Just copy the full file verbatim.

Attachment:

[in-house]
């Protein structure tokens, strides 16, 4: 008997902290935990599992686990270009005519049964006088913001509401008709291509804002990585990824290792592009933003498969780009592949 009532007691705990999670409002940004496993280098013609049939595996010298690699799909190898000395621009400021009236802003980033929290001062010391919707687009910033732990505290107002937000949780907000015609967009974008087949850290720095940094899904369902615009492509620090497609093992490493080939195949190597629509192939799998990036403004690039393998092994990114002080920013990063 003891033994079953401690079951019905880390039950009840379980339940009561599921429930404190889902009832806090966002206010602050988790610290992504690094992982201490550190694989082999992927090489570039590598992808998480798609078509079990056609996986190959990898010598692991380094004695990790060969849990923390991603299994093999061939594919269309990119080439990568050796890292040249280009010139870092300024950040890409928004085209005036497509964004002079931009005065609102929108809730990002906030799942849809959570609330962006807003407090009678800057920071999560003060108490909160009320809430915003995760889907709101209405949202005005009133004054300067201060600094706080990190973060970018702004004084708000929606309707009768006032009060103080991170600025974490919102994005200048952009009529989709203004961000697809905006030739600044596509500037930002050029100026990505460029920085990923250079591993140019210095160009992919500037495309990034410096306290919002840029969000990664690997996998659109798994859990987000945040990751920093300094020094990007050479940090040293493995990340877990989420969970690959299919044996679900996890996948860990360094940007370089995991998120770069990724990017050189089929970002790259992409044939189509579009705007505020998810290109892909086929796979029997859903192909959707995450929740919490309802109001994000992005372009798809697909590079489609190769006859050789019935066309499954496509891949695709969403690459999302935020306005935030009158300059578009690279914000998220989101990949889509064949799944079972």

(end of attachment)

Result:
[in-house]
């Protein structure tokens, strides 16, 4: 008997902290935990599992686990270009005519049964006088913001509401008709291509804002990585990824290792592009933003498969780009592949 009532007691705990999670409002940004496993280098013609049939595996010298690699799909190898000395621009400021009236802003980033929290001062010391919707687009910033732990505290107002937000949780907000015609967009974008087949850290720095940094899904369902615009492509620090497609093992490493080939195949190597629509192939799998990036403004690039393998092994990114002080920013990063 003891033994079953401690079951019905880390039950009840379980339940009561599921429930404190889902009832806090966002206010602050988790610290992504690094992982201490550190694989082999992927090489570039590598992808998480798609078509079990056609996986190959990898010598692991380094004695990790060969849990923390991603299994093999061939594919269309990119080439990568050796890292040249280009010139870092300024950040890409928004085209005036497509964004002079931009005065609102929108809730990002906030799942849809959570609330962006807003407090009678800057920071999560003060108490909160009320809430915003995760889907709101209405949202005005009133004054300067201060600094706080990190973060970018702004004084708000929606309707009768006032009060103080991170600025974490919102994005200048952009009529989709203004961000697809905006030739600044596509500037930002050029100026990505460029920085990923250079591993140019210095160009992919500037495309990034410096306290919002840029969000990664690997996998659109798994859990987000945040990751920093300094020094990007050479940090040293493995990340877990989420969970690959299919044996679900996890996948860990360094940007370089995991998120770069990724990017050189089929970002790259992409044939189509579009705007505020998810290109892909086929796979029997859903192909959707995450929740919490309802109001994000992005372009798809697909590079489609190769006859050789019935066309499954496509891949695709969403690459999302935020306005935030009158300059578009690279914000998220989101990949889509064949799944079972």